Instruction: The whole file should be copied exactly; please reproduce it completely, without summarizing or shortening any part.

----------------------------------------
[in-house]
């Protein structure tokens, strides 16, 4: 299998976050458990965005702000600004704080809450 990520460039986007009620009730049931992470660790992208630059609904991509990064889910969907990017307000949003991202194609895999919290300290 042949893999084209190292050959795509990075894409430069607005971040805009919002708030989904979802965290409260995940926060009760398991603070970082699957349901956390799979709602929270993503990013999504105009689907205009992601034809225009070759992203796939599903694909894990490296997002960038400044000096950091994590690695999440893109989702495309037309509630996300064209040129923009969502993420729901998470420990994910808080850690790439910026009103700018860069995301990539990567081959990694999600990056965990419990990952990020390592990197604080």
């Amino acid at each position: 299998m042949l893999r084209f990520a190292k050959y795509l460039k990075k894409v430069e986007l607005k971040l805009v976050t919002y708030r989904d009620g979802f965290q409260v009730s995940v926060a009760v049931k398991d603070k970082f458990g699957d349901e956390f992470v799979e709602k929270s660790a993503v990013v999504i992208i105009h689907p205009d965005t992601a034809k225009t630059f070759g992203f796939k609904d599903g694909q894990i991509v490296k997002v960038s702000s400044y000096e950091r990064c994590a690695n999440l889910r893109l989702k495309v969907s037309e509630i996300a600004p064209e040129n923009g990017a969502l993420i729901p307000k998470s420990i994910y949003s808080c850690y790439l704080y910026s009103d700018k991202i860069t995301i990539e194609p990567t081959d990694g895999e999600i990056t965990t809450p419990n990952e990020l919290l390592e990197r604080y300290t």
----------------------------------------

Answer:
[in-house]
């Protein structure tokens, strides 16, 4: 299998976050458990965005702000600004704080809450 990520460039986007009620009730049931992470660790992208630059609904991509990064889910969907990017307000949003991202194609895999919290300290 042949893999084209190292050959795509990075894409430069607005971040805009919002708030989904979802965290409260995940926060009760398991603070970082699957349901956390799979709602929270993503990013999504105009689907205009992601034809225009070759992203796939599903694909894990490296997002960038400044000096950091994590690695999440893109989702495309037309509630996300064209040129923009969502993420729901998470420990994910808080850690790439910026009103700018860069995301990539990567081959990694999600990056965990419990990952990020390592990197604080």
């Amino acid at each position: 299998m042949l893999r084209f990520a190292k050959y795509l460039k990075k894409v430069e986007l607005k971040l805009v976050t919002y708030r989904d009620g979802f965290q409260v009730s995940v926060a009760v049931k398991d603070k970082f458990g699957d349901e956390f992470v799979e709602k929270s660790a993503v990013v999504i992208i105009h689907p205009d965005t992601a034809k225009t630059f070759g992203f796939k609904d599903g694909q894990i991509v490296k997002v960038s702000s400044y000096e950091r990064c994590a690695n999440l889910r893109l989702k495309v969907s037309e509630i996300a600004p064209e040129n923009g990017a969502l993420i729901p307000k998470s420990i994910y949003s808080c850690y790439l704080y910026s009103d700018k991202i860069t995301i990539e194609p990567t081959d990694g895999e999600i990056t965990t809450p419990n990952e990020l919290l390592e990197r604080y300290t």